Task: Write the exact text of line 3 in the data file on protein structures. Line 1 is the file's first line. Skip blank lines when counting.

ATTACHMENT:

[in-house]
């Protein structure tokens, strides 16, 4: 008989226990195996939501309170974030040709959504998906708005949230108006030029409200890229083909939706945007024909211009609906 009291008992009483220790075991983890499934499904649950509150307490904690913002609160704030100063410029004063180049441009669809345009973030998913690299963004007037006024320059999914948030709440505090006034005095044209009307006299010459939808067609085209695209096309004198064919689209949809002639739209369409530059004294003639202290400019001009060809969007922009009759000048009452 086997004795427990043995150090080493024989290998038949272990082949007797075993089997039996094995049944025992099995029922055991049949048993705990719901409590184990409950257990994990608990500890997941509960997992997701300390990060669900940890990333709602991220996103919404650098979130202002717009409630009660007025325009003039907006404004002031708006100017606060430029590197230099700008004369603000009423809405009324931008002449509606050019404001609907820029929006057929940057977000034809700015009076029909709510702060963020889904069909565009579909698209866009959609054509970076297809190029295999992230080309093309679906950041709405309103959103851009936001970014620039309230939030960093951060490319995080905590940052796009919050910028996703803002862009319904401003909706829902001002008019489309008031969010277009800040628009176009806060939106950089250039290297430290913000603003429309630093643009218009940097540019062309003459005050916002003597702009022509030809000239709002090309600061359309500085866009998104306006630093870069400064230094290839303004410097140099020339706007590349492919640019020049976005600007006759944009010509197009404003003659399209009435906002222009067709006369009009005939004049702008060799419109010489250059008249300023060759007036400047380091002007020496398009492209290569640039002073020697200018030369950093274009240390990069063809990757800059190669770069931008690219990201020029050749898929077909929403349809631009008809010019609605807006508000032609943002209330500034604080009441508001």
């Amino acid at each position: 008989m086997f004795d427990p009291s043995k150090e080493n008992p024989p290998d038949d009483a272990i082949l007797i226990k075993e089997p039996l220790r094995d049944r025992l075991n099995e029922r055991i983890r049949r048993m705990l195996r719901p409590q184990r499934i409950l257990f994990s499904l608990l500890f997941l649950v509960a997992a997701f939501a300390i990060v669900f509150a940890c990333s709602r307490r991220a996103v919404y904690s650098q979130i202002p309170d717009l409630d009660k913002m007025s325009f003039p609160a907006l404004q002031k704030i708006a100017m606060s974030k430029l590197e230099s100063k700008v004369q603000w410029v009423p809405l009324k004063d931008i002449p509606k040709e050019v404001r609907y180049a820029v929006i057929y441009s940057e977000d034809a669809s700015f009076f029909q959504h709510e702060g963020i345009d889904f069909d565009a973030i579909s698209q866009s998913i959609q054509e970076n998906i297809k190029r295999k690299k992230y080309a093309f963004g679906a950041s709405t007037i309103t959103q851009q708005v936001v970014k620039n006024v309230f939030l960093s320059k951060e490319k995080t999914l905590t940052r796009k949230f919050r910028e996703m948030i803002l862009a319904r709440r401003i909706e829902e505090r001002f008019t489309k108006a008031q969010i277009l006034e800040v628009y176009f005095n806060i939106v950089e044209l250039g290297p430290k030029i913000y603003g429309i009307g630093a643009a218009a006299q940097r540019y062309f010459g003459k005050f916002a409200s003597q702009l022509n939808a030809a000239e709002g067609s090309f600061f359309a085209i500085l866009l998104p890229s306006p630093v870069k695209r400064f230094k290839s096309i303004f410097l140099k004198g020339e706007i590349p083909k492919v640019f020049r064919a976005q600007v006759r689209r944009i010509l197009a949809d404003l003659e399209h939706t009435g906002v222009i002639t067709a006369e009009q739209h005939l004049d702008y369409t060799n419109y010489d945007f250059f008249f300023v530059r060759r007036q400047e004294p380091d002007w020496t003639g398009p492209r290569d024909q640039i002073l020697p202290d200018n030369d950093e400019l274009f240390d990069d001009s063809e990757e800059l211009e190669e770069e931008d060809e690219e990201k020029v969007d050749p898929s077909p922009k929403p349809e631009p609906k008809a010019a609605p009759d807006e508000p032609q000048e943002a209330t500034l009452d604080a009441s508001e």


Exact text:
């Amino acid at each position: 008989m086997f004795d427990p009291s043995k150090e080493n008992p024989p290998d038949d009483a272990i082949l007797i226990k075993e089997p039996l220790r094995d049944r025992l075991n099995e029922r055991i983890r049949r048993m705990l195996r719901p409590q184990r499934i409950l257990f994990s499904l608990l500890f997941l649950v509960a997992a997701f939501a300390i990060v669900f509150a940890c990333s709602r307490r991220a996103v919404y904690s650098q979130i202002p309170d717009l409630d009660k913002m007025s325009f003039p609160a907006l404004q002031k704030i708006a100017m606060s974030k430029l590197e230099s100063k700008v004369q603000w410029v009423p809405l009324k004063d931008i002449p509606k040709e050019v404001r609907y180049a820029v929006i057929y441009s940057e977000d034809a669809s700015f009076f029909q959504h709510e702060g963020i345009d889904f069909d565009a973030i579909s698209q866009s998913i959609q054509e970076n998906i297809k190029r295999k690299k992230y080309a093309f963004g679906a950041s709405t007037i309103t959103q851009q708005v936001v970014k620039n006024v309230f939030l960093s320059k951060e490319k995080t999914l905590t940052r796009k949230f919050r910028e996703m948030i803002l862009a319904r709440r401003i909706e829902e505090r001002f008019t489309k108006a008031q969010i277009l006034e800040v628009y176009f005095n806060i939106v950089e044209l250039g290297p430290k030029i913000y603003g429309i009307g630093a643009a218009a006299q940097r540019y062309f010459g003459k005050f916002a409200s003597q702009l022509n939808a030809a000239e709002g067609s090309f600061f359309a085209i500085l866009l998104p890229s306006p630093v870069k695209r400064f230094k290839s096309i303004f410097l140099k004198g020339e706007i590349p083909k492919v640019f020049r064919a976005q600007v006759r689209r944009i010509l197009a949809d404003l003659e399209h939706t009435g906002v222009i002639t067709a006369e009009q739209h005939l004049d702008y369409t060799n419109y010489d945007f250059f008249f300023v530059r060759r007036q400047e004294p380091d002007w020496t003639g398009p492209r290569d024909q640039i002073l020697p202290d200018n030369d950093e400019l274009f240390d990069d001009s063809e990757e800059l211009e190669e770069e931008d060809e690219e990201k020029v969007d050749p898929s077909p922009k929403p349809e631009p609906k008809a010019a609605p009759d807006e508000p032609q000048e943002a209330t500034l009452d604080a009441s508001e």